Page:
CERI brings together thought leaders in the field and is working to create a registry for physicians, patients, and researchers, and create pilot programs for payers to determine the value of cannabis to their members. As public policy around cannabis continues to shift, CERI will be a powerful voice in support of the medicinal cannabis patient.
CERI advocates strongly for a change in the Drug Enforcement Administration classification of marijuana as a Schedule 1 drug. While the use of medicinal marijuana has been legalized in many states, there is no accepted medicinal use of marijuana at a federal level. Using cannabis, even in laboratory research, in states where it’s legal is considered a federal felony — creating legal issues that continue to hold back important research and consequentially, treatment of patients. We hope our own research projects can help bring about much needed policy change.
Our Board of Trustees is composed of physicians, scientists, and public policy experts who believe that CERI can advance research and objective analysis of medicinal cannabis. We will keep our supporters apprised as we move forward with our mission to advance research and knowledge of cannabis.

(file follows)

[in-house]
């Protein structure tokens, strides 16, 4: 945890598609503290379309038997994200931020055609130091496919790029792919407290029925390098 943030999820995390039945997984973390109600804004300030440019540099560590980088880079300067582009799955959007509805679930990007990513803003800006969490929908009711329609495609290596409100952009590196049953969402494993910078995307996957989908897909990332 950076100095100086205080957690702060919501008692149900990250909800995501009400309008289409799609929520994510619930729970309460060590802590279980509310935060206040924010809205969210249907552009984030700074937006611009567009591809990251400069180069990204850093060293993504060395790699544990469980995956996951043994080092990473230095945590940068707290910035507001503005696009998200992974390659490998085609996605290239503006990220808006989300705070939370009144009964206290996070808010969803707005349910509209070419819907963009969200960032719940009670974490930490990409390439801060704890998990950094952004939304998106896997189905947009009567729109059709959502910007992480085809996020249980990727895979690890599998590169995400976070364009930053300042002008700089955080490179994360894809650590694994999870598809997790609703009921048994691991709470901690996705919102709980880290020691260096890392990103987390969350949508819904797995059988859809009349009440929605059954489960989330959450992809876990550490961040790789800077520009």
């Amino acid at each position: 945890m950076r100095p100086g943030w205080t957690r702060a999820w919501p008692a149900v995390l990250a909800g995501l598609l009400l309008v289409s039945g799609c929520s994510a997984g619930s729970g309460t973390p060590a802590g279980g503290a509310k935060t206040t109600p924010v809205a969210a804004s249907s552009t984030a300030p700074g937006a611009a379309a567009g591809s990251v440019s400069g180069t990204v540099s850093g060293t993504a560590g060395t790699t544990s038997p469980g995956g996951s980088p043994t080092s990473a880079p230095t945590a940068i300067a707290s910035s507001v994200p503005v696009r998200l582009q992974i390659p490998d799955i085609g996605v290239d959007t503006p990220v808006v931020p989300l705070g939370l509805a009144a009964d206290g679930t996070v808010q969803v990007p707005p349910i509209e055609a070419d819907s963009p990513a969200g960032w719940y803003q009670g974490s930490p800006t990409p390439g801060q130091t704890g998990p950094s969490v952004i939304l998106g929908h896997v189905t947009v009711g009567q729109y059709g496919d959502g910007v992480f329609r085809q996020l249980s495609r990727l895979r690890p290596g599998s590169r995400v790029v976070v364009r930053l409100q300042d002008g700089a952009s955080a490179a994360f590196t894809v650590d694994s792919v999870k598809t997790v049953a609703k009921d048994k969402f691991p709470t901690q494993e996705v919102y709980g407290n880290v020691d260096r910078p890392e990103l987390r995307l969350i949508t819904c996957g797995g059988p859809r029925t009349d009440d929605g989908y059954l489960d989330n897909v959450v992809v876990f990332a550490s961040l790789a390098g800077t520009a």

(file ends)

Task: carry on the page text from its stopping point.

In Oregon, reports found that after recreational marijuana was legalized, the number of medicinal-only shops fell from 400 to 2. Patients who relied on specific cannabis strains, often those with low levels of THC, found fewer options and significant price hikes, and struggled to receive the treatment they needed. The legalization of recreational use in California and Colorado also led to a similar decrease in the accessibility of medicinal marijuana for CA and CO residents.
Marajuana strains useful for medicinal cannabis patients are often not popular with recreational users. As a result, as many people turn to cheaper, more easily accessible recreational marijuana, there is less incentive for medicinal dispensaries to continue to cultivate medicinal strains so many patients rely on.
For people who rely on medicinal marijuana to control ailments such as epilepsy, nausea from cancer pain, multiple sclerosis spasms, and other chronic conditions, losing access to their treatment can be devastating.